Solutions Get Lost in the Blame Game.


by Lisa Schmidt


My husband Steve read a joke with a punch line of “try to make things go right, but if things go wrong, a husband can always blame his wife.” My retort was that those of us who took the secret class, Wife 101, know the opposite is true: a wife can always blame her husband.

The humor in that joke highlights the sad truth that seems to have overcome many aspects of our society, including interest groups, organizations and governing bodies regardless of whether a leader is elected or appointed.

Solutions – or trying to make things go right – get lost in the blame game.

One local example involves our Montana Department of Livestock.

Unlike other state agencies that are administered by Gov. Steve Bullock, the DOL answers to the Board of Livestock. That board consists of livestock producers who volunteer their time and expertise to guide the state agency in the best interests of Montana’s livestock industry. They are appointed by the governor and given free rein to make all policy decisions.

Within the past year, it came to the public’s attention that the DOL has been spending more money than it receives, relying on a “savings account” to fill the gap.

This is an untenable situation that needs to change now.

As board members and livestock organizations within our state dig for answers to where the money went, no indication of criminal or malicious activity has surfaced.

Yet politics and the blame game dictate heads will roll.

An alliance of five livestock organizations — Montana Farm Bureau Federation, Montana Farmers Union, Montana Stockgrowers Association, Montana Wool Growers Association and the Montana Livestock Marketing Association – has demonstrated continued interest in the DOL’s budget crisis. Members have attended meetings, offered written suggestions for management changes and asked the uncomfortable questions that need to be asked. Some in this alliance are looking forward toward solutions, but their vision is being blocked by a curtain of dark eyes that face backward, looking into history for someone at fault.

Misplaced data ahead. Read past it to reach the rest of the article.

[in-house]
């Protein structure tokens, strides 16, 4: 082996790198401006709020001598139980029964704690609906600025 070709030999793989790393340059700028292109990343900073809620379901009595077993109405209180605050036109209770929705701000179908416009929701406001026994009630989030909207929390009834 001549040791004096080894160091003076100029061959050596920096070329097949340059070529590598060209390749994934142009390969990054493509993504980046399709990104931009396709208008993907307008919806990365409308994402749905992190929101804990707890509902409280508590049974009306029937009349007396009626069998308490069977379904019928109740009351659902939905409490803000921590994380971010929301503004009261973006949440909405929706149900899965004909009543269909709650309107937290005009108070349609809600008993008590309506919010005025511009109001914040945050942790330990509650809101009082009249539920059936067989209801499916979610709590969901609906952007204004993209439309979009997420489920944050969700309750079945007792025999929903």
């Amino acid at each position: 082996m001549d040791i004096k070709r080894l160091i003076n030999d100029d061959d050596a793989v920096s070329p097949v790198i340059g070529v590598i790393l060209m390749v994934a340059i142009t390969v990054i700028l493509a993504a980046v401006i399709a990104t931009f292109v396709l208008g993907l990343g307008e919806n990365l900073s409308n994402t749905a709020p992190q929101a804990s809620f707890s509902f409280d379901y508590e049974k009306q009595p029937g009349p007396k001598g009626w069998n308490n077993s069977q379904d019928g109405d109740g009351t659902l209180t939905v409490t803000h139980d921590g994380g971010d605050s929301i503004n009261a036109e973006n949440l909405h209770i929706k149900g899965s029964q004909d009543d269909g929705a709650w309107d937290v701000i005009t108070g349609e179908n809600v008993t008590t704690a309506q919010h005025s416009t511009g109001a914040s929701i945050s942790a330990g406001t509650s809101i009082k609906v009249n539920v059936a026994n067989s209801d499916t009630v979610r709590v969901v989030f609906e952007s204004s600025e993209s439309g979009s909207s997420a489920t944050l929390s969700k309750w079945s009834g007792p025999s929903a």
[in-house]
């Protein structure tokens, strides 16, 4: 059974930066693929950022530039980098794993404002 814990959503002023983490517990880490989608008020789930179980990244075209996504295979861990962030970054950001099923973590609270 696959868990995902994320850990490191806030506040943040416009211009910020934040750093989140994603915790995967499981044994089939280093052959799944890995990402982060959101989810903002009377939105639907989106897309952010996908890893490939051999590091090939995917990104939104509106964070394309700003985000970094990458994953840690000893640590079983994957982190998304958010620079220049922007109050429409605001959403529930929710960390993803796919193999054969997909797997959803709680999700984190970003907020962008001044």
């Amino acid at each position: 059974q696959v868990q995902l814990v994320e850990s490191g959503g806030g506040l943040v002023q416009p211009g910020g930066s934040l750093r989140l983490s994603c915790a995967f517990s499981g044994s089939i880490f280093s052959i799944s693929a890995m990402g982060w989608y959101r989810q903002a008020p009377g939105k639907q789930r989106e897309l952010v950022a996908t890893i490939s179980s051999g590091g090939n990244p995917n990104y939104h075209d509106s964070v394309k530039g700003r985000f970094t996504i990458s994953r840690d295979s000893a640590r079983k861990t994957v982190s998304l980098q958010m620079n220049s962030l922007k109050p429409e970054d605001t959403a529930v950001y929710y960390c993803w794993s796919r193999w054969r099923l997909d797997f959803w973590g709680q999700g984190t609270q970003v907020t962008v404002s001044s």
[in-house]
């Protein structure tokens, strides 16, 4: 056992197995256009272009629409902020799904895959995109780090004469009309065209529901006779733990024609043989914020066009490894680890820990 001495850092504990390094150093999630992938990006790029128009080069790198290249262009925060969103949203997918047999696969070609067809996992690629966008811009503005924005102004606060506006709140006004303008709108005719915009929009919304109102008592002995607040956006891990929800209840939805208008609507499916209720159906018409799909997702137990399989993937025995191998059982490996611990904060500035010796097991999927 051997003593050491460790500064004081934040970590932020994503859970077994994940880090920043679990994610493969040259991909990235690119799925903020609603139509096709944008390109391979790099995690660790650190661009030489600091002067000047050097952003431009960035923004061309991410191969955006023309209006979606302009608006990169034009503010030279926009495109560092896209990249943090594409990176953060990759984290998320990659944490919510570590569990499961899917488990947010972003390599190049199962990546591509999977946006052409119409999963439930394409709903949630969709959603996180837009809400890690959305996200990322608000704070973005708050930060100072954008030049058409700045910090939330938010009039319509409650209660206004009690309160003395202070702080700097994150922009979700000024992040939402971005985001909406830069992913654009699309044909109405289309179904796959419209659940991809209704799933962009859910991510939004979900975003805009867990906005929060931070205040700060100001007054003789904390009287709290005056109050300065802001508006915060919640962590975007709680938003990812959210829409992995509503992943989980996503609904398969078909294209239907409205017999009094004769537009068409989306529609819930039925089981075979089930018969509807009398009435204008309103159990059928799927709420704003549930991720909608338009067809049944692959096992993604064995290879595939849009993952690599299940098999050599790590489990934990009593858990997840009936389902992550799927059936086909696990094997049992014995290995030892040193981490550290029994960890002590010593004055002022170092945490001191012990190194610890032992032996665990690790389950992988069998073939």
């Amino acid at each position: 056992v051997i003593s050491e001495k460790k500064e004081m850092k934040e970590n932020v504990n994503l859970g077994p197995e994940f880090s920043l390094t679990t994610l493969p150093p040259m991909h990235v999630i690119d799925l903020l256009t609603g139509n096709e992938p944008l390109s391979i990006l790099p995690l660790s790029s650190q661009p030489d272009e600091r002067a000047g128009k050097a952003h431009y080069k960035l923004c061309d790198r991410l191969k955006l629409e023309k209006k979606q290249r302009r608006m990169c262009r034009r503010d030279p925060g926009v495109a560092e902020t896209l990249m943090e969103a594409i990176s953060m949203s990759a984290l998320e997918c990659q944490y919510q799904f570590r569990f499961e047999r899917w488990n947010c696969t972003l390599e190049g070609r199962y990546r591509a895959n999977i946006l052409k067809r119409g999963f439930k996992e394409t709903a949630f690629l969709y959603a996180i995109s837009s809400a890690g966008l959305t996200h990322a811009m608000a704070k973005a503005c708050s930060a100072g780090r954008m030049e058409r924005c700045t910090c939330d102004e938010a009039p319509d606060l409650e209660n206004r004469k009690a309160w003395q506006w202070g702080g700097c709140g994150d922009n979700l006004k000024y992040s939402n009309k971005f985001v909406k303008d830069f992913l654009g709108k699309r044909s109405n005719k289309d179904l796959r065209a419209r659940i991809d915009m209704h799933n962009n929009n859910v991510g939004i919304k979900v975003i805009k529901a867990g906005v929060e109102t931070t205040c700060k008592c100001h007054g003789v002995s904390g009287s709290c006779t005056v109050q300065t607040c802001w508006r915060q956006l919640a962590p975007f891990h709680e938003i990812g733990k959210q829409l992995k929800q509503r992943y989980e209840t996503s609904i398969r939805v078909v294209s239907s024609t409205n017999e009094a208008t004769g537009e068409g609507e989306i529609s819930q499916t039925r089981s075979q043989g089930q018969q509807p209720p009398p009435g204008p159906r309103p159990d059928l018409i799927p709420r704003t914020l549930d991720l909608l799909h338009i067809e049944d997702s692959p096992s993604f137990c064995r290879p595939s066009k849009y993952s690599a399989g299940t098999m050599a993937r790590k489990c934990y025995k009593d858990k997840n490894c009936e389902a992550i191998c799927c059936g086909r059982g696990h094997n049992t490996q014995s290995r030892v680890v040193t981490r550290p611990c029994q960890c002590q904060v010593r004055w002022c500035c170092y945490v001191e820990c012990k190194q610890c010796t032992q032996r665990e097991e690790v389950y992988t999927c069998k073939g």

The frustration is palatable at cafes, auction yards and annual meetings throughout Montana. It also is palatable in the voices of the board volunteers.

All of the board members were appointed by former Gov. Brian Schweitzer, a Democrat. The board members I spoke to said nobody in the governor’s office asked for their political affiliation, yet the divisiveness that has shuttered national cooperation has become a strategy within the livestock industry for solving funding issues at an agency that works for the industry’s benefit.

If that isn’t cutting off your nose to spite your face, I’m not sure what is.

The pigeonhole myths of the wasteful Democrats versus the greedy Republicans stand in the way of planning for a future of more expensive services provided by the Department of Livestock. Sound-bite stereotypes do not shape solutions.

Those stereotypes and myths must be ignored so that individuals can begin to listen to one another, brainstorm together and finesse the best solution.

Instead of an endless pit of frustrating blame, all of the individuals who are working so hard on Montana’s Department of Livestock fiscal woes can be a beacon for cooperative solutions, an example for other administrators, organizations, interest groups and even spouses.

Maybe, some day in the distant future, nobody will understand the joke Steve read. Maybe we won’t even need Wife 101 anymore.

This article first appeared in the Great Falls Tribune.  Lisa Schmidt and her husband, Steve Hutton, raise grassfed beef and lamb at the Graham Ranch near Conrad.  She can be reached at 

Source:  Lisa Schmidt

Reposted with permission by Jami Howell

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